It’s is known that when you invest in an equity fund, you need to put away your money for at least three years. At least that is what we recommend, though longer the tenure the better. As far as your investment horizon is concerned, it doesn’t really matter which equity fund you are investing in—only mid-cap funds command a longer horizon. But debt funds are different.
Debt funds are meant, among other things, for short-duration investments—one month, six months, a year and so on. So, how do you decide which one is for you? And should you match your duration with that of the fund to ensure you buy the right fit?
Rates and prices are inversely related
To pick the right debt fund, it’s important to understand how they work and what differentiates one from the other. Just like the prices of your equity scrips move up and down depending on a host of factors, such as the company’s prospects and market sentiment, the prices of debt scrips also fluctuate. This fluctuation largely depends on the demand or supply of money being borrowed or lent, besides the movement in interest rates.
Interest rates and prices of debt securities move in opposite directions. When interest rates rise, the prices of debt securities fall, and vice-versa. Here’s why. Say, a company issues a debt instrument in the market that fetches its holder an interest rate of 8%. A few months later if the interest rates in the economy go up, there will be newer debt instruments that would offer a higher interest rate, say, 9%. These new instruments would fetch a higher return than the 8% interest instrument. The value (market price) of the older paper—and also the net asset value (NAV) of your debt fund that has invested in these papers—also goes down.
Also See | The Right Match (Graphic)
For instance, when the price of the 10-year government security fell from a high of 9.47% as on 11 July 2008 to 5.25% on 1 January 2009, long- and medium-term bond funds returned 35.04%. Similarly, when interest rates rose from 6.51% to 8.37% between February 2005 and July 2006, these funds returned 4.42%.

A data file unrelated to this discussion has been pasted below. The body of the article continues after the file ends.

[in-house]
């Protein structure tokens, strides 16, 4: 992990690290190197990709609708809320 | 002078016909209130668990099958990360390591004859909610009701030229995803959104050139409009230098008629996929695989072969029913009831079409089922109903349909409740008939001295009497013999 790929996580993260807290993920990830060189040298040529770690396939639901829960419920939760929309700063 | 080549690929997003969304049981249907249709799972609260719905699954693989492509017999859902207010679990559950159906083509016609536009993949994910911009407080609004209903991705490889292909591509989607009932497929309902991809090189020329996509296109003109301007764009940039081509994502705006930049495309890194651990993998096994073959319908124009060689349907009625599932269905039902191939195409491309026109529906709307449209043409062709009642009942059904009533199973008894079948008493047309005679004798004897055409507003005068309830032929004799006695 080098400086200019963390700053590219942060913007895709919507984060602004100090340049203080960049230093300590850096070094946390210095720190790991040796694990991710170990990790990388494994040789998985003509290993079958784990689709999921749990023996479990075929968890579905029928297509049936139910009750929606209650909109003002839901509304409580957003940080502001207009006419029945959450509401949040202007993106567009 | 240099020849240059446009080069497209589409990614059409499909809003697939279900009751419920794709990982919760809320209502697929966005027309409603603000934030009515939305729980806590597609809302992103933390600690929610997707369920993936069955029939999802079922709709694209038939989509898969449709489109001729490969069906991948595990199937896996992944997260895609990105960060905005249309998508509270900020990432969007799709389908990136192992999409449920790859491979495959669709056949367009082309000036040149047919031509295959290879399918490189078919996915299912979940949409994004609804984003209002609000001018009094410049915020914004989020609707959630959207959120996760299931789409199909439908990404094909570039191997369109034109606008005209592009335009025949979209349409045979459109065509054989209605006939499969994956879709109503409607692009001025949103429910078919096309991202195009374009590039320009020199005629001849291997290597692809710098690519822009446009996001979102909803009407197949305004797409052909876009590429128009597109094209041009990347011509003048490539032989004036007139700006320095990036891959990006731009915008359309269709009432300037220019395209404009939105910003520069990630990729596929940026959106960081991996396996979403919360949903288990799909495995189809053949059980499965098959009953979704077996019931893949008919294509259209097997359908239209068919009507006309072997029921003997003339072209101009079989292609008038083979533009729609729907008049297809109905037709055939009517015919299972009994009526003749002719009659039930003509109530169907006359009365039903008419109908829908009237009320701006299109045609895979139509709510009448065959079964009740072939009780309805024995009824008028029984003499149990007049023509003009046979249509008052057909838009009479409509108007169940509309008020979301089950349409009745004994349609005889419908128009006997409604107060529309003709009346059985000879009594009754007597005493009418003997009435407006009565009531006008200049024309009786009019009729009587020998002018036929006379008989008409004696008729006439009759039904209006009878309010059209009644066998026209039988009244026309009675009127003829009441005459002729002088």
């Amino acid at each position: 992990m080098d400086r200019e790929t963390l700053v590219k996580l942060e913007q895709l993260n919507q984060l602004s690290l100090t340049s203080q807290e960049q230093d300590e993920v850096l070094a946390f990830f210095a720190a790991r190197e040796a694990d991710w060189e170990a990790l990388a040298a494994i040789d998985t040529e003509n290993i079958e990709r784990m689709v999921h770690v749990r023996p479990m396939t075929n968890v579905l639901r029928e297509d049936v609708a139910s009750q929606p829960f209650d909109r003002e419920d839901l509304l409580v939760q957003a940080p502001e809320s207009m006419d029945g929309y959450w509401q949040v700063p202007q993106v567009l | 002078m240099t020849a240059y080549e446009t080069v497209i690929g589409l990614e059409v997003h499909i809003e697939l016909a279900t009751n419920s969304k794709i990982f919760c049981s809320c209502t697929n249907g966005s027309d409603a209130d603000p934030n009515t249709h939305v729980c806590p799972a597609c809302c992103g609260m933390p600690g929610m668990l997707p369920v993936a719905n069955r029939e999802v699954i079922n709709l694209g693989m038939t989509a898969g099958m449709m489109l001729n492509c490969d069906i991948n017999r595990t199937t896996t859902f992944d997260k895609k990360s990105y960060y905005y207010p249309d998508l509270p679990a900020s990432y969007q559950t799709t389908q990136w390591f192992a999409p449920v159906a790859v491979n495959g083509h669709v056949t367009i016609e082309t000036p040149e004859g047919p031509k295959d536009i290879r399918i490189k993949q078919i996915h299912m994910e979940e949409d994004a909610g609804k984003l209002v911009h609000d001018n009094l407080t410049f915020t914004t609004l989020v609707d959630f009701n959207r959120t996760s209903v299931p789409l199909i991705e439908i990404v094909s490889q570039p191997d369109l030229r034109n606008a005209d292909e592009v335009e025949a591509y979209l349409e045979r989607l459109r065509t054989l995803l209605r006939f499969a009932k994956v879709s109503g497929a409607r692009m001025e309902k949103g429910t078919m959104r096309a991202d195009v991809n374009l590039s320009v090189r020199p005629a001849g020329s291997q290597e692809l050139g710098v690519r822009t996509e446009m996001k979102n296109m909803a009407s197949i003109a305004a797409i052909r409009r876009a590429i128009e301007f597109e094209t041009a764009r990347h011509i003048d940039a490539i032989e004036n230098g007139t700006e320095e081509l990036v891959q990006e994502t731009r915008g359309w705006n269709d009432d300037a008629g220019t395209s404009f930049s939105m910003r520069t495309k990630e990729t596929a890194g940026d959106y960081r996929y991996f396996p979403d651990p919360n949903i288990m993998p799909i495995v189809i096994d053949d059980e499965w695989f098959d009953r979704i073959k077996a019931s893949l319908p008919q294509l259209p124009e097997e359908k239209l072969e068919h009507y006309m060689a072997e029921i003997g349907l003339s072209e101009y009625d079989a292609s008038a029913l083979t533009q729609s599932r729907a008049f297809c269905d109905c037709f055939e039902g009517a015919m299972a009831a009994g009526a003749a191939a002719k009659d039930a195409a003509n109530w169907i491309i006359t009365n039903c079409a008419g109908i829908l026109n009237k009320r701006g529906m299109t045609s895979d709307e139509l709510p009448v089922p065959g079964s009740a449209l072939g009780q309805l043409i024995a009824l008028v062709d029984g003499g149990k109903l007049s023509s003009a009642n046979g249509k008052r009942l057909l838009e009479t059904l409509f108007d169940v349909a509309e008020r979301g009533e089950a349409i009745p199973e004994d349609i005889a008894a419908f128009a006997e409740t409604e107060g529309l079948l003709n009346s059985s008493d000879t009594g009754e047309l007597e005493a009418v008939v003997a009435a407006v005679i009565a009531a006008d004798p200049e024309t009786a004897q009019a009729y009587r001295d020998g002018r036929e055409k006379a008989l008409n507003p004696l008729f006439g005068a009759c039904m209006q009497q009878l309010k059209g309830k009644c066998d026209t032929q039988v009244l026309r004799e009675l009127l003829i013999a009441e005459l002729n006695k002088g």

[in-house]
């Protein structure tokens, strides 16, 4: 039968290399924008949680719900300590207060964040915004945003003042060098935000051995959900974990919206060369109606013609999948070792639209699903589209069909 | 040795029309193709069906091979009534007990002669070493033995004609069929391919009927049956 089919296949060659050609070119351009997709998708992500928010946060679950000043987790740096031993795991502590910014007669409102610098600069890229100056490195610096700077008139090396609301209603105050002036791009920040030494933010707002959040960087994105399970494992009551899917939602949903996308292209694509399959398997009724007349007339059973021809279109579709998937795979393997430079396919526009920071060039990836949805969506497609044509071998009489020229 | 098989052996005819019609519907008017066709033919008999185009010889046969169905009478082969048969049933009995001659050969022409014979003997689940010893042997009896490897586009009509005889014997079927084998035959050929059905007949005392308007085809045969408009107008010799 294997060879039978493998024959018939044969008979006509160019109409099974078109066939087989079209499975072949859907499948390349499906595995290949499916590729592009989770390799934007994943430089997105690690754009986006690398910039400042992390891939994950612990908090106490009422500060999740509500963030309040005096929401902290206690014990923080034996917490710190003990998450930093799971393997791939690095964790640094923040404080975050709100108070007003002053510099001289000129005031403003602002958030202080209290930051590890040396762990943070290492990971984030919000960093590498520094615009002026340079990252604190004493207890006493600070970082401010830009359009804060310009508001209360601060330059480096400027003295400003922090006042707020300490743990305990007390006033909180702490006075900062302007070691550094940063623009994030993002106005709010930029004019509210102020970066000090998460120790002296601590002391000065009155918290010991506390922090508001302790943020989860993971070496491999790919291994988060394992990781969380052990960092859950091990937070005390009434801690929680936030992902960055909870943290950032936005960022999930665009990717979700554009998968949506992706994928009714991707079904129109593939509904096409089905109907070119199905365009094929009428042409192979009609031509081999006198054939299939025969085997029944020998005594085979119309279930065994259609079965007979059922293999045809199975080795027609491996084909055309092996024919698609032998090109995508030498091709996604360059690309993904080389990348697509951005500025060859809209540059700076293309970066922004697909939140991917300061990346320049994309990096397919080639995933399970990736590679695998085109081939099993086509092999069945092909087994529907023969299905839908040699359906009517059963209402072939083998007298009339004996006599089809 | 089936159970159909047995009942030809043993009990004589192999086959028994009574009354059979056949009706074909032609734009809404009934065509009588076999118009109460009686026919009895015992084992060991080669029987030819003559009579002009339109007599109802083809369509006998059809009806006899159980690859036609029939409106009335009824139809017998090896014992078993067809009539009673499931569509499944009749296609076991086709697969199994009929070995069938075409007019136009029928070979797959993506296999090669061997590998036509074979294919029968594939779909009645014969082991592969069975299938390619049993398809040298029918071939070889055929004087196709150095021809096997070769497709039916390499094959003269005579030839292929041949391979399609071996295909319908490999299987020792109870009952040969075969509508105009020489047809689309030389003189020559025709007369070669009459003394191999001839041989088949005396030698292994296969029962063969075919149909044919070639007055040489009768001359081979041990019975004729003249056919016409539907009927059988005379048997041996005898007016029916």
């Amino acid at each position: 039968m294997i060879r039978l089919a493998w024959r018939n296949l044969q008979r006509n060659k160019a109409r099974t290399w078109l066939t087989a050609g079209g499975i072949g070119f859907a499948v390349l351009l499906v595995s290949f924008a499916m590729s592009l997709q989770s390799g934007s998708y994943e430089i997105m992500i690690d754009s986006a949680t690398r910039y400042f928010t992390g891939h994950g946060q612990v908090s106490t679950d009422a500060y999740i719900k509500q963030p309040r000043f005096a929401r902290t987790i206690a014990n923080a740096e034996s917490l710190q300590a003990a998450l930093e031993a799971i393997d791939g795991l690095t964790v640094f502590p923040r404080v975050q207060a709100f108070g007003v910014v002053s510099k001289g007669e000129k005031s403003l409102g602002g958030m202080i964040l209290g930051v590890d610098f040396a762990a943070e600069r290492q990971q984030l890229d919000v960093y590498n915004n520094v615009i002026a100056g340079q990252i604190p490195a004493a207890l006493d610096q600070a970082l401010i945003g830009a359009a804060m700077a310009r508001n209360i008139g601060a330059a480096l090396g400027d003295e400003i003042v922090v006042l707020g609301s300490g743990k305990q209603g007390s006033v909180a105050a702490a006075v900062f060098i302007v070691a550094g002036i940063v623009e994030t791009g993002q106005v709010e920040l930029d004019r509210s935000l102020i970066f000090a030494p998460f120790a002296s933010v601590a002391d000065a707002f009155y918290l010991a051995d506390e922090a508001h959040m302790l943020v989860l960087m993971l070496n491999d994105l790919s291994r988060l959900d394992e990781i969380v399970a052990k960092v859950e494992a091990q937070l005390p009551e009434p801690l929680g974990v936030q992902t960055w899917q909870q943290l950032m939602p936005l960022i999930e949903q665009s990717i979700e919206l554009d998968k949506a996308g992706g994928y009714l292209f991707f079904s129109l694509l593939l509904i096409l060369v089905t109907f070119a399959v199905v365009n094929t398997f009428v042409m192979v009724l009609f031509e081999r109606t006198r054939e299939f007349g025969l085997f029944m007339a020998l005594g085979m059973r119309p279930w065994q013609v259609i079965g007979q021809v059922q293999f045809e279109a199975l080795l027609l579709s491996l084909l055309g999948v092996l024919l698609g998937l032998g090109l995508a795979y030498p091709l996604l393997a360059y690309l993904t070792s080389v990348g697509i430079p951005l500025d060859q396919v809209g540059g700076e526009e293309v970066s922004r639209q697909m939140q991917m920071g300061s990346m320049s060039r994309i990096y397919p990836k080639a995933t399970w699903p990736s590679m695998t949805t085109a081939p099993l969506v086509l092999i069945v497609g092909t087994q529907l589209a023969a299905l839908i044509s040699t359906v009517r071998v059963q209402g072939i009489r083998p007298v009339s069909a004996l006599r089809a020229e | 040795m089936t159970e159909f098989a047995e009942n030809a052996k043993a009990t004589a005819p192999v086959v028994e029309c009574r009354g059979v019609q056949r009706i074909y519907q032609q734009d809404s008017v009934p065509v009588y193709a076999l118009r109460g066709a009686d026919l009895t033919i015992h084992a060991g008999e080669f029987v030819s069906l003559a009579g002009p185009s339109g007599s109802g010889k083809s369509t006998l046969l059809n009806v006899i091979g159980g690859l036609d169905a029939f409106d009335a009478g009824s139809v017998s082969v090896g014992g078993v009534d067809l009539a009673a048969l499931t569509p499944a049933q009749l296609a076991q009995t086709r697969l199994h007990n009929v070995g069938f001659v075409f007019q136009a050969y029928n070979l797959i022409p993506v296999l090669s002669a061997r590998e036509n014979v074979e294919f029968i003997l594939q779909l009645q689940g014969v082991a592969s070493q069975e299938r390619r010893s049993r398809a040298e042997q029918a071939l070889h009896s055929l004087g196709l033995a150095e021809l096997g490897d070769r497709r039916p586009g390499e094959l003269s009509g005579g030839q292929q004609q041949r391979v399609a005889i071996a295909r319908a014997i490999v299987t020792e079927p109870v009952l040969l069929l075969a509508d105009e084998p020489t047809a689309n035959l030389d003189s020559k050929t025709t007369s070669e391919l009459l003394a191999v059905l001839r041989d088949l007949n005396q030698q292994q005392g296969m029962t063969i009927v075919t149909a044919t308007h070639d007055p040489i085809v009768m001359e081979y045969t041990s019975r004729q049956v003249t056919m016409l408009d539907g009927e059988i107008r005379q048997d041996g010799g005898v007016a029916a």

Matching time horizon
The investment horizon of the fund and the calls that the fund manger takes on the direction and timing of interest rates will all have a bearing on your return. The first thing you need to do is to find a fund that has a time horizon that meets your’s. To get the most out of your debt funds, match your investment horizon with that of the debt fund.
Your debt fund may be the best long-term bond fund, but if you invest in it for a period of, say, two months, you could end up with a loss if long-term interest rates get volatile in this period. Similarly, it doesn’t pay to stay invested in a liquid fund for, say, two years as your returns will be modest.
A good measure to look at your fund’s sensitivity to interest rates is its modified duration. Most fund houses disclose this in their monthly fact sheets. Expressed in years, this number will tell you how much your debt fund would get affected if interest rates (your bond fund’s yield) were to move up or down by 1%.